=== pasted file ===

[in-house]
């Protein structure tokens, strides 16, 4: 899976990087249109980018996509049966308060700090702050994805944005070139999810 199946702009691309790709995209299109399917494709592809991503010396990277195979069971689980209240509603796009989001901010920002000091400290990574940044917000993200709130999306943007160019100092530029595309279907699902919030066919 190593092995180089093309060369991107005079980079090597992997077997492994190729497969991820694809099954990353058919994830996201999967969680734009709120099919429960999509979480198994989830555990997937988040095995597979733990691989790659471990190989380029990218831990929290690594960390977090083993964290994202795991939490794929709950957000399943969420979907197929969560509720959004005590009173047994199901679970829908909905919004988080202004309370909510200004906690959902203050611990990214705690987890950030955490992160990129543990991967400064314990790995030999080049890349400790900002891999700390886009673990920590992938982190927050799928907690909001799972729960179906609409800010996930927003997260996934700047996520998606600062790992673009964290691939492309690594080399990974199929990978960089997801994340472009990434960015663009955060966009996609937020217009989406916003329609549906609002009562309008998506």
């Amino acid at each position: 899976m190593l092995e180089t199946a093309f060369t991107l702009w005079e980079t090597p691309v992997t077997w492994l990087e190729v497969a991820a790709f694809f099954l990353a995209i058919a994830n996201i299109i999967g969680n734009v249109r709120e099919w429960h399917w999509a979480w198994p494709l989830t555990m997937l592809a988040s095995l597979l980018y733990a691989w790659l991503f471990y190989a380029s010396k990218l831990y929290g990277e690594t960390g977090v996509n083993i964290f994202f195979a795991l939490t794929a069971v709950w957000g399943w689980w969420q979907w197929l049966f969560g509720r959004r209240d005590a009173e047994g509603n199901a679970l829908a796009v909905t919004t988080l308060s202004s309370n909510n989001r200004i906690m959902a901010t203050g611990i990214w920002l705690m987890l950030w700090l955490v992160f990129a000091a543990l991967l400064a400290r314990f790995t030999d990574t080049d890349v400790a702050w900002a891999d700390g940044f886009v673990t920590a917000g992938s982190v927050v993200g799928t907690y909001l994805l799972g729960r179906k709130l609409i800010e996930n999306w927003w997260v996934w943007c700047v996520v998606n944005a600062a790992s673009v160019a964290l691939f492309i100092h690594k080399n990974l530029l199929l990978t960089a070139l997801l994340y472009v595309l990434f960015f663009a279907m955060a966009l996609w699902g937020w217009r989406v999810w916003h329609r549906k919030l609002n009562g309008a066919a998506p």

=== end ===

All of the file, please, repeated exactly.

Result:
[in-house]
């Protein structure tokens, strides 16, 4: 899976990087249109980018996509049966308060700090702050994805944005070139999810 199946702009691309790709995209299109399917494709592809991503010396990277195979069971689980209240509603796009989001901010920002000091400290990574940044917000993200709130999306943007160019100092530029595309279907699902919030066919 190593092995180089093309060369991107005079980079090597992997077997492994190729497969991820694809099954990353058919994830996201999967969680734009709120099919429960999509979480198994989830555990997937988040095995597979733990691989790659471990190989380029990218831990929290690594960390977090083993964290994202795991939490794929709950957000399943969420979907197929969560509720959004005590009173047994199901679970829908909905919004988080202004309370909510200004906690959902203050611990990214705690987890950030955490992160990129543990991967400064314990790995030999080049890349400790900002891999700390886009673990920590992938982190927050799928907690909001799972729960179906609409800010996930927003997260996934700047996520998606600062790992673009964290691939492309690594080399990974199929990978960089997801994340472009990434960015663009955060966009996609937020217009989406916003329609549906609002009562309008998506």
């Amino acid at each position: 899976m190593l092995e180089t199946a093309f060369t991107l702009w005079e980079t090597p691309v992997t077997w492994l990087e190729v497969a991820a790709f694809f099954l990353a995209i058919a994830n996201i299109i999967g969680n734009v249109r709120e099919w429960h399917w999509a979480w198994p494709l989830t555990m997937l592809a988040s095995l597979l980018y733990a691989w790659l991503f471990y190989a380029s010396k990218l831990y929290g990277e690594t960390g977090v996509n083993i964290f994202f195979a795991l939490t794929a069971v709950w957000g399943w689980w969420q979907w197929l049966f969560g509720r959004r209240d005590a009173e047994g509603n199901a679970l829908a796009v909905t919004t988080l308060s202004s309370n909510n989001r200004i906690m959902a901010t203050g611990i990214w920002l705690m987890l950030w700090l955490v992160f990129a000091a543990l991967l400064a400290r314990f790995t030999d990574t080049d890349v400790a702050w900002a891999d700390g940044f886009v673990t920590a917000g992938s982190v927050v993200g799928t907690y909001l994805l799972g729960r179906k709130l609409i800010e996930n999306w927003w997260v996934w943007c700047v996520v998606n944005a600062a790992s673009v160019a964290l691939f492309i100092h690594k080399n990974l530029l199929l990978t960089a070139l997801l994340y472009v595309l990434f960015f663009a279907m955060a966009l996609w699902g937020w217009r989406v999810w916003h329609r549906k919030l609002n009562g309008a066919a998506p």